HOUSE OF REPRESENTATIVES
TWENTY-NINTH LEGISLATURE, 2017
STATE OF HAWAII
A BILL FOR AN ACT
RELATING TO LABOR.
BE IT ENACTED BY THE LEGISLATURE OF THE STATE OF HAWAII:
SECTION 1. Section 386-123, Hawaii Revised Statutes, is amended to read as follows:
"§386-123 Failure to give security for
compensation; penalty; injunction[
.]; stop-work order; fines.
(a) If an employer fails to comply with section 386-121, or fails to
comply with section 386-99, the director
or the director's designee shall provide the employer with written notice
requiring the employer to provide evidence, satisfactory to the director or
director's designee, of having secured any necessary insurance or
self-insurance in accordance with section 386-121 within three business days.
If an employer fails to provide evidence of insurance or self-insurance within
three business days, the director or the director's designee shall issue and
serve the employer a stop-work order that prohibits the use of employee labor
by the employer until the employer is in compliance with section 386-121. The
stop-work order shall become effective immediately upon service. Any employee
who is affected by the work stoppage shall be paid by the employer for the time
lost, not to exceed ten days, pending compliance by the employer.
(b) An employer may protest a stop-work order by making and filing with the director a written request for a hearing within twenty days after service of the stop-work order. The hearing shall be held within thirty days from the date of filing the request. The director shall notify the employer of the time and place of the hearing by mail. At the conclusion of the hearing, the stop-work order shall be affirmed or dismissed, and within three hours after the hearing, the director shall issue a written decision to all parties by registered or certified mail. If any party is aggrieved by the decision of the director or the designated hearings officer, the party may appeal in the manner provided in chapter 91 to the circuit court after filing a surety bond or letter of credit with the director in an amount equal to ten per cent of the penalty amount; provided that the operation of a stop-work order shall not be stayed on appeal unless specifically ordered by a court of competent jurisdiction in accordance with section 91-14(c).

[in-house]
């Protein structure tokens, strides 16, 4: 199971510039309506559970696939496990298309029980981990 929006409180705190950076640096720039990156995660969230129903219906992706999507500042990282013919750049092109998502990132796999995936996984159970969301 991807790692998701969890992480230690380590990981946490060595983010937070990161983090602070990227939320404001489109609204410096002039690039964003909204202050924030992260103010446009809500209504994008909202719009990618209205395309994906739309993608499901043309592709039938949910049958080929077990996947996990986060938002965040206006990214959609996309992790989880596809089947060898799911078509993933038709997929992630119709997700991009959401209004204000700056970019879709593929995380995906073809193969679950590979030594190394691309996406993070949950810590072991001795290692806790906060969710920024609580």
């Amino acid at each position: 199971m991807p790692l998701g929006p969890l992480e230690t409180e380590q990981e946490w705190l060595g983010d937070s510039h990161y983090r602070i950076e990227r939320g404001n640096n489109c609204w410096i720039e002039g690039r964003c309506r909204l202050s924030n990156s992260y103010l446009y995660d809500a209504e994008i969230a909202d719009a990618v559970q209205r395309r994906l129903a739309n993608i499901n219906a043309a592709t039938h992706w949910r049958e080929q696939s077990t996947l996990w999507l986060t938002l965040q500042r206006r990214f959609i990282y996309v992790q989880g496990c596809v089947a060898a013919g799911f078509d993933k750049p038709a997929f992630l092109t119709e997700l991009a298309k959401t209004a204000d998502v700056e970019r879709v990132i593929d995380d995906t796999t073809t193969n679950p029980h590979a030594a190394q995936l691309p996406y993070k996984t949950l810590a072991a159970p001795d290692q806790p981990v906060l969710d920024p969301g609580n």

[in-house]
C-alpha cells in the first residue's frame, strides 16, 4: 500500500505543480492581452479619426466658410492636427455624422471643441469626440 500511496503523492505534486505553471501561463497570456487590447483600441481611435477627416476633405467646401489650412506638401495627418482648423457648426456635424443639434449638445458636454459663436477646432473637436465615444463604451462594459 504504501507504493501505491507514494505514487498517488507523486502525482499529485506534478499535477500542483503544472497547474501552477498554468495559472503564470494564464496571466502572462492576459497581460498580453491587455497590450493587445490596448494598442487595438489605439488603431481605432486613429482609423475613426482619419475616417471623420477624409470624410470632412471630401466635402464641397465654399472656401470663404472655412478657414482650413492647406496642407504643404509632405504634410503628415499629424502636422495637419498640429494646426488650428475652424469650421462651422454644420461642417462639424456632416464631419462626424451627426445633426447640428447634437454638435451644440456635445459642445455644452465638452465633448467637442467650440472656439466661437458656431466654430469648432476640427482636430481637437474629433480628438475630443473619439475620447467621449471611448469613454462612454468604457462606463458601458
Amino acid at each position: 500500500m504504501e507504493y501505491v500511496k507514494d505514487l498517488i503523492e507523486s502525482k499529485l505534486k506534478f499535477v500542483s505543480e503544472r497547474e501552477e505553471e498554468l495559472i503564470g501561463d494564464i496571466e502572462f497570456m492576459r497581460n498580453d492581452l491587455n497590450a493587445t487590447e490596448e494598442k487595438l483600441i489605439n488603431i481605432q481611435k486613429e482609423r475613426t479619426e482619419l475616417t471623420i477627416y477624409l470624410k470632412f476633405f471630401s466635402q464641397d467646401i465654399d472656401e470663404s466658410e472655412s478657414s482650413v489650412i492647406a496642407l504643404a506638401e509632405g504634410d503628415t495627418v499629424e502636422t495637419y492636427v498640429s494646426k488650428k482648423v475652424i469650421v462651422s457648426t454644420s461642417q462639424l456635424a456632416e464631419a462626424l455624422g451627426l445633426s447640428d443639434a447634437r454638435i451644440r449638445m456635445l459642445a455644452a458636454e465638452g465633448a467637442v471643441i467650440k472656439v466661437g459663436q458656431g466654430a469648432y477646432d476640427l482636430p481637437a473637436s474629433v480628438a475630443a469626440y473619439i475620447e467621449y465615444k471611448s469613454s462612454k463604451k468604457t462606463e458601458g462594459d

(c) At the
time the stop-work order is issued and served pursuant to this section, the
director or the director's designee shall also issue and serve a penalty requiring
the employer [
shall be liable for] who violates section
386-121 to pay a penalty of not less than $500 or of $100 for each employee
for every day [ during which such failure continues,] the employer is
not in compliance, whichever sum is greater, to be recovered in an action
brought by the director or the director's designee in the name of the
State, and the amount [ so] that is collected shall be paid into
the special compensation fund created by section 386-151. The director may,
however, in the director's discretion, for good cause shown, remit all or any
part of the penalty in excess of $500; provided that the employer in default
complies with section 386-121. With respect to such actions, the attorney
general or any county attorney or public prosecutor shall prosecute the same if
so requested by the director.
In addition, if any employer is in default
under section 386-121 for a period of [
thirty] fourteen days, the
employer may be enjoined, by the circuit court of the circuit in which the employer's
principal place of business is located[ ,] or the circuit where the
violation occurred, from carrying on the employer's business anywhere in
the State so long as the default continues, such action for injunction to be
prosecuted by the attorney general or any county attorney if so requested by
(d) Stop-work orders and any penalties imposed shall be effective against any successor entity that has one or more of the same principals or officers as the corporation, association, partnership, limited liability company, sole proprietorship, or other legal business entity against which the stop-work order was issued."
SECTION 2. Chapter 388, Hawaii Revised Statutes, is amended by adding three new sections to part I to be appropriately designated and to read as follows: